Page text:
HOUSTON — Houston firefighters have agreed to resume negotiations towards the implementation of Proposition B with the Mayor Sylvester Turner -- but with conditions.
Houston Professional Fire Fighters Association president Marty Lancton and the union's legal advisor Troy Blakeney met with the mayor and his team.
They said the union provided the mayor with a letter regarding future negotiations to implement Prop B over the course of three and half years.
“1. Any agreement with the City of Houston, subject to the final approval of the HPFFA membership, would be ratified though a CBS (collective bargaining agreement);
“2. Based on the provision to us by the City of complete access to the City financial and budget information, the City will implement complete parity with HPD, including both base pay and incentives, and;
“3. The City agrees that no firefighter layoffs or reduction of fire and EMS services would occur before, during or after implementation.”
Mayor Turner sent a reply to Lancton Friday afternoon after their meeting a few hours earlier. The following is the letter in full:
I invited you to meet with me today to discuss phasing in Prop B. We talked about possible common ground, and we agreed to meet again next week to allow the City to do some additional work.
At the end of our meeting, you delivered a copy of a letter. I now know that you had prepared and publicized the letter before our meeting, without the benefit of our discussion. The letter is not consistent with our discussions.
While I think such "tactics" are not helpful, I will nevertheless be prepared to meet again next week.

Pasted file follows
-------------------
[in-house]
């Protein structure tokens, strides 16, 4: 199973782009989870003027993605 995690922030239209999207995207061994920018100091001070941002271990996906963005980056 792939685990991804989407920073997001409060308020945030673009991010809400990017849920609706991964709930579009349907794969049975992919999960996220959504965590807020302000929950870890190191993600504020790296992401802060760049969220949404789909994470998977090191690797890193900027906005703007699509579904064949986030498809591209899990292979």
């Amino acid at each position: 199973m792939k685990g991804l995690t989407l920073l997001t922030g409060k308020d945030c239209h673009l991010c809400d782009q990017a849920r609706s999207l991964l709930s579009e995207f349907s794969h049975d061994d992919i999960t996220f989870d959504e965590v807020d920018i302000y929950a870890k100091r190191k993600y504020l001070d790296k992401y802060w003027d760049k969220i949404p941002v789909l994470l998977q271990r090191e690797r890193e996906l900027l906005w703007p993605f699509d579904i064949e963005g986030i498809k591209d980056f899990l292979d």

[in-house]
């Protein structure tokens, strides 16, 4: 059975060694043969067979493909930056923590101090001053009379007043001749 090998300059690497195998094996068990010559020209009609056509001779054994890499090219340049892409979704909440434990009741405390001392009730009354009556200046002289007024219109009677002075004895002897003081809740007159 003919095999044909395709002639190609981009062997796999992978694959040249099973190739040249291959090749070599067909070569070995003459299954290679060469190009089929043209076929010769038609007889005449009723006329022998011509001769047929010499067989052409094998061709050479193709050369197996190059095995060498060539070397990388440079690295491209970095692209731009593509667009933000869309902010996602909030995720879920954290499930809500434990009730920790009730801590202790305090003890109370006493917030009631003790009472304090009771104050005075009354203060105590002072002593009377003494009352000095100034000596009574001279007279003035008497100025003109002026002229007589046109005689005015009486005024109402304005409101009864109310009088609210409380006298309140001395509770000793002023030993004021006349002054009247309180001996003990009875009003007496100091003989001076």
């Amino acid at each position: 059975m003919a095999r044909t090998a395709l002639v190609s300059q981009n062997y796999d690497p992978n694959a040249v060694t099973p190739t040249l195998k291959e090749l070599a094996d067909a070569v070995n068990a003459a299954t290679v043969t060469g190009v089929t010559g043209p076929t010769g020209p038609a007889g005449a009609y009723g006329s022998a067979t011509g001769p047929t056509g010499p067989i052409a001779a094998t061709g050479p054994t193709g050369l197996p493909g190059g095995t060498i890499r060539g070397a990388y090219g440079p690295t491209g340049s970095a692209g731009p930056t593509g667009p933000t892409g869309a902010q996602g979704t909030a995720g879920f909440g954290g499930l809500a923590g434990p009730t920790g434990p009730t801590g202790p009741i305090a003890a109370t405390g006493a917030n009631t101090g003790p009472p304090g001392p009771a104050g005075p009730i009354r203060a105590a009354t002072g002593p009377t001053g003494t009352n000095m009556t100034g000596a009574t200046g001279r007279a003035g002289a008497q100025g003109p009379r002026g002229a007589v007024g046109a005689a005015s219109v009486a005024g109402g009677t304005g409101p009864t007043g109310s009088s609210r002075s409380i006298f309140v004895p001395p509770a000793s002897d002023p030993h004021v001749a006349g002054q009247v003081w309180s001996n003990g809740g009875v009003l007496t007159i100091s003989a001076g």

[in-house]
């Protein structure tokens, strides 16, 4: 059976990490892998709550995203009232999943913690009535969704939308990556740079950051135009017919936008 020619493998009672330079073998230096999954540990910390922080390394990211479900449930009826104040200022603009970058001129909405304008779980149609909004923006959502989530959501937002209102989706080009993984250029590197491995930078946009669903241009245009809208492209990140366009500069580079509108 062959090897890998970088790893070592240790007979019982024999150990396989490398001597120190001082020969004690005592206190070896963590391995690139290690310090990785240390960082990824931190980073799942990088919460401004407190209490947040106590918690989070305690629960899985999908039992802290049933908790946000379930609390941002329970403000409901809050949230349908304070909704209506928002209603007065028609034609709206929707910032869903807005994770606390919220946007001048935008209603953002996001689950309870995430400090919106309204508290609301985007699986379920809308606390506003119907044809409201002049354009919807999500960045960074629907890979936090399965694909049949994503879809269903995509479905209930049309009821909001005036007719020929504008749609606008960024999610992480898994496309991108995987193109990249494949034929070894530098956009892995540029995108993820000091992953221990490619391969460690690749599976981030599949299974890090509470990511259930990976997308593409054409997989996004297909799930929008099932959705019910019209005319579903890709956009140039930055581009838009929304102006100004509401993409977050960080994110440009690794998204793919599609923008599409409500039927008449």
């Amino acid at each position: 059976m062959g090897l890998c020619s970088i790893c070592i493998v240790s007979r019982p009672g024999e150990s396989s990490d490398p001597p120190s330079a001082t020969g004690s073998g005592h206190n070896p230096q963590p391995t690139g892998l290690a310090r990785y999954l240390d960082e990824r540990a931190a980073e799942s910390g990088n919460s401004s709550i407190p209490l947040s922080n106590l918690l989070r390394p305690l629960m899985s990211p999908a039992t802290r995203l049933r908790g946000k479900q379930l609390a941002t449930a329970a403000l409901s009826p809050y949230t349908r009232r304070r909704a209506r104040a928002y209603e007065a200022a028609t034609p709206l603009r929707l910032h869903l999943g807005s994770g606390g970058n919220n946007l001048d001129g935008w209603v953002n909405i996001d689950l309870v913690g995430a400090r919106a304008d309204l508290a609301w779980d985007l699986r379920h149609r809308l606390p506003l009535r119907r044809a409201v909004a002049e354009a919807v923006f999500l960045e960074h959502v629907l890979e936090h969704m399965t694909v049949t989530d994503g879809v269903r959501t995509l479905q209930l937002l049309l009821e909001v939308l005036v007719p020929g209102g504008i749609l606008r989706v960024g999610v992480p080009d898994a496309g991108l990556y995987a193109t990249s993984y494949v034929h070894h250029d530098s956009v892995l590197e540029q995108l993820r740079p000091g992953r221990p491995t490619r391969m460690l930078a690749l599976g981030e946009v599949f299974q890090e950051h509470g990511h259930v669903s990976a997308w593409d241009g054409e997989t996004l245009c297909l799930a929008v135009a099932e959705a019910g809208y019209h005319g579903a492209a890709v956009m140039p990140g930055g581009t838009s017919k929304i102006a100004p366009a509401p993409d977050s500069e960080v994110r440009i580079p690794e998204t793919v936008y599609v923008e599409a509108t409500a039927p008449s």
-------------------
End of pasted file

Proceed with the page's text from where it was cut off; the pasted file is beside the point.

I hope you will refrain from further steps that will undermine my effort to find common ground.
As I have said repeatedly, I do not want to lay off anyone. This requires your agreement on a path forward that the City can afford.
Earlier this month, 67 HFD cadets were sent 60-day layoff notifications as a result of Prop. B.
Voters approved the law last November to make firefighter salaries comparable to their counterparts at the Houston Police Department.
Turner, however, has cautioned that Prop B did not come with a funding source and said it would cost the city $80 million to implement the 29-percent firefighter pay raises.
The mayor said layoffs and service reductions would be necessary if Prop B could not be implemented in phases.
Turner said he offered the union both a five-year and 3 1/2-year phase-in option.
This week, 47 municipal workers were expected to receive notices. And on April 17, City Council will vote on layoffs of first responders, Turner said.
“Nobody wants to see public employee layoffs, but just like hard-working Houston families, the city must live within its means and reduce expenses to pay its bills when income is limited,” Turner said. “There’s no magic wand we can use to make financial challenges disappear.”
The fire union has been critical of the mayor in public statements.
Responding to the layoffs last week, the union representatives said the decision reflects Turner's "ineptitude, egotism, and a new depth of his vindictiveness."
The cadets had finished training but had not been sworn in yet. These same cadets filed a federal complaint against Mayor Turner and Chief Sam Pena last month citing discrimination and retaliation. Because they had not been sworn in, council approval is not needed for the layoffs.
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